Ms Foroutan, what is your reaction to the Interior Minister's announcement that the Islam Conference will have a new focus?
Naika Foroutan: If the German Islam Conference wants to concentrate on issues that really affect Muslims, I think it's very promising. Now issues like social welfare work and Islamic pastoral care are to be pushed up the agenda. This underlines the initial aim of the Islam Conference – something that delegates lost sight of as time went by – and that is to ensure religious equality for Muslims before the law with the goal that their faith is recognised as a statutory body under public law.
What exactly is the issue here?
Foroutan: It is becoming increasingly evident that Muslims are an integral part of this society; that they are not travellers or migrants who will leave the country again at some point. This is why everyday concerns are becoming relevant, for example Islamic burials and separate cemeteries, Islamic retirement homes, nursing homes and pastoral care, also within public institutions such as the army. Then there are questions concerning the legal classification of Islamic practices such as circumcision or the slaughter of animals. Muslims would like to have legal security in such matters. These questions have nothing to do with security aspects and essentially, nothing to do with integration either.
So the conference should no longer deal with integration issues?
Foroutan: Integration issues should also be factored out of the Islam Conference. This forum was set up to promote religious equality before the law, but all too quickly, the issues were linked to questions of integration. These questions do concern us, but as part of society as a whole. This is why I am in favour of establishing a commission of inquiry to focus on these integration issues. Coupling legal matters with integration at the Islam Conference also unfortunately led people to associate Muslims and a refusal to integrate.
Interior Minister de Maizière recently said that he also wants to deal with questions that affect society as a whole at the Islam Conference. I hope it doesn't. Let us tackle such questions in parliament; they shouldn't be linked to Islam and Muslims in a forum steered by the Federal Ministry of the Interior. This only poisons perceptions.
The intention is to limit attendance at the Islam Conference to representatives of major Islamic associations. Does this not give them too much clout?
Foroutan: The Islamic associations are in a double bind in this discourse. On the one hand, for years they have been encouraged by politicians to speak with one voice, as politicians have expressed a wish to have one tangible partner. But whenever the associations do work more closely together and present themselves as a single partner for negotiations, they quickly have to field accusations that they are too powerful.
If the Islamic associations are the only ones representing the Muslim side at the Islam Conference, then of course this upgrades their status. But this is about religious-legal matters and not general questions of co-existence. Because that is the case, it is legitimate that representatives of the Islamic associations hammer out these questions. However – and I think this is very important – they must be perceived as representatives of the interests of Muslims – comparable with politicians – and not as representatives of Islam. They are not theologians, after all.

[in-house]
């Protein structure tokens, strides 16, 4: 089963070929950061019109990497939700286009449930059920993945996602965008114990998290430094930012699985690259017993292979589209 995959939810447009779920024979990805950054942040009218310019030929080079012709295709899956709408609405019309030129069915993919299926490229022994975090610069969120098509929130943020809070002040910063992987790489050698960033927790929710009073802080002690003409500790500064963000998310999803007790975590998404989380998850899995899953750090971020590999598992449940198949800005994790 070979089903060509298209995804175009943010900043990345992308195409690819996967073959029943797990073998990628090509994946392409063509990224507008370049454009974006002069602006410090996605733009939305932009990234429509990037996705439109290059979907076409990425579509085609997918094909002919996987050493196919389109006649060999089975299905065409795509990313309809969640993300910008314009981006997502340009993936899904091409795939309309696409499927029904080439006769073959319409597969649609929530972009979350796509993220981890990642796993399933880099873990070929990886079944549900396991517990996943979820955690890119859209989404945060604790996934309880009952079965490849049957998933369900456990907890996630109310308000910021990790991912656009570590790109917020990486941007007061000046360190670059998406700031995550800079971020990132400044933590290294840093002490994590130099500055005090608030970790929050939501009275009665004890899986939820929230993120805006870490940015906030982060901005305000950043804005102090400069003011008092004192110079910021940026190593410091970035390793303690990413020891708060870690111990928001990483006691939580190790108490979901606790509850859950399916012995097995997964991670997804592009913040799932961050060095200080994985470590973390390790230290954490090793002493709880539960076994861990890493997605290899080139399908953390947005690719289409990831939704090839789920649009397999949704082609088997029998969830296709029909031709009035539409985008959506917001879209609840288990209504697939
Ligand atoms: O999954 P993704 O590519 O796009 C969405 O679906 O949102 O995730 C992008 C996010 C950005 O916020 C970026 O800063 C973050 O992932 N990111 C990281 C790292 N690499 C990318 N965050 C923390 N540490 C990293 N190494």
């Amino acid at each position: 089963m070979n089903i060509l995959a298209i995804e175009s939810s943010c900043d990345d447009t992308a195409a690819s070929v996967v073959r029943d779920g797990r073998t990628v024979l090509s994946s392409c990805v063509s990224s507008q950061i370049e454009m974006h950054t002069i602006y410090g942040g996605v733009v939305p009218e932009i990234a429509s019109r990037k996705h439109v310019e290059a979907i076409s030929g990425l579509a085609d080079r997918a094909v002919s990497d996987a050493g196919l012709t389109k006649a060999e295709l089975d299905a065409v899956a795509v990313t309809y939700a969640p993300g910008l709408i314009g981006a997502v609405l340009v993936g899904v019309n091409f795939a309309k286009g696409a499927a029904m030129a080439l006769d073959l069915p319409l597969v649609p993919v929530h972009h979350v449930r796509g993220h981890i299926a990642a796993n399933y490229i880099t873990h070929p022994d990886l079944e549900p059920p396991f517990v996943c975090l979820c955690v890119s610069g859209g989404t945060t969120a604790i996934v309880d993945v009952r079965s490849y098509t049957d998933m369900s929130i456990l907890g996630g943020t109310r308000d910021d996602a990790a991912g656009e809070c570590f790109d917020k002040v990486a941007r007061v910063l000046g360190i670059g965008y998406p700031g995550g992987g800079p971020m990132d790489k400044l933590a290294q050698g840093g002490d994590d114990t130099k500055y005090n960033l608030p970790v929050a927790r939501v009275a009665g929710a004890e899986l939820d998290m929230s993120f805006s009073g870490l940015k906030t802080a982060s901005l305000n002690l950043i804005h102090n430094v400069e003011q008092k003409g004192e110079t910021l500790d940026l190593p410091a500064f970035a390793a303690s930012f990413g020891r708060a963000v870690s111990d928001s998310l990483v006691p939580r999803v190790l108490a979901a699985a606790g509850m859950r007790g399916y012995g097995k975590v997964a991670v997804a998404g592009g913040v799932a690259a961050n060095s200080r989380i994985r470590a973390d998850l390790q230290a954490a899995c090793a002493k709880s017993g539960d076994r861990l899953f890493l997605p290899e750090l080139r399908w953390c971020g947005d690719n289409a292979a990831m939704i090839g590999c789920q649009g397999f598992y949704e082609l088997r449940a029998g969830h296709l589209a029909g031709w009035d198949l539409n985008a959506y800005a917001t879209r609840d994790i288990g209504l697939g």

The proposals do not foresee the involvement of individuals. Won't that mean a lack of critical views?
Foroutan: This isn't absolutely clear yet. The Ministry of the Interior plans to consult with the associations in late March on how the Islam Conference should position itself in the coming years. It could still be the case that the associations would like individuals to participate. Complaints were repeatedly made in the past about what right person x or person y had to represent the concerns of a religious community. In my view, it would be good for the conference to invite individual representatives or experts to participate in specific debates. Up to now, the Islam Conference has been more of a symbolic forum; in future, it will take on the form of an established working committee.
Why does Germany need an Islam Conference at all? Some critics see it as inadmissible preferential treatment of Muslims.
Foroutan: In a modern democracy, although the majority governs, minorities also have rights. Because Muslims represent the largest religious minority in Germany with four million adherents, they must hammer out their legal status with the state. At this moment in time, they have not yet been granted recognition as a statutory body under public law, and this is a clear disadvantage. Christian churches and Jewish groups are recognised as religious communities. In the case of Muslims, only very few communities have been afforded this legal status, such as the Ahmadiyya community in the state of Hesse, for example.
What has the Islam Conference actually achieved thus far?
Foroutan: Even the fiercest critics of the forum concede that the Islam Conference has nudged useful debate on many questions. It has proposed Islamic religious studies in schools and debated questions concerning the social welfare system, independent Muslim pastoral care and an Islamic burial system. And when the first states – such as Hamburg, Hesse and Bremen – forge ahead with the legal recognition of Islam as a religious community, this will also be thanks to the Islam Conference.
Interview conducted by Claudia Mende
Dr. Naika Foroutan is a sociologist at the Institute for Social Sciences at the Humboldt University in Berlin.
© Qantara.de 2014
Translated from the German by Nina Coon
Editor: Aingeal Flanagan/Qantara.de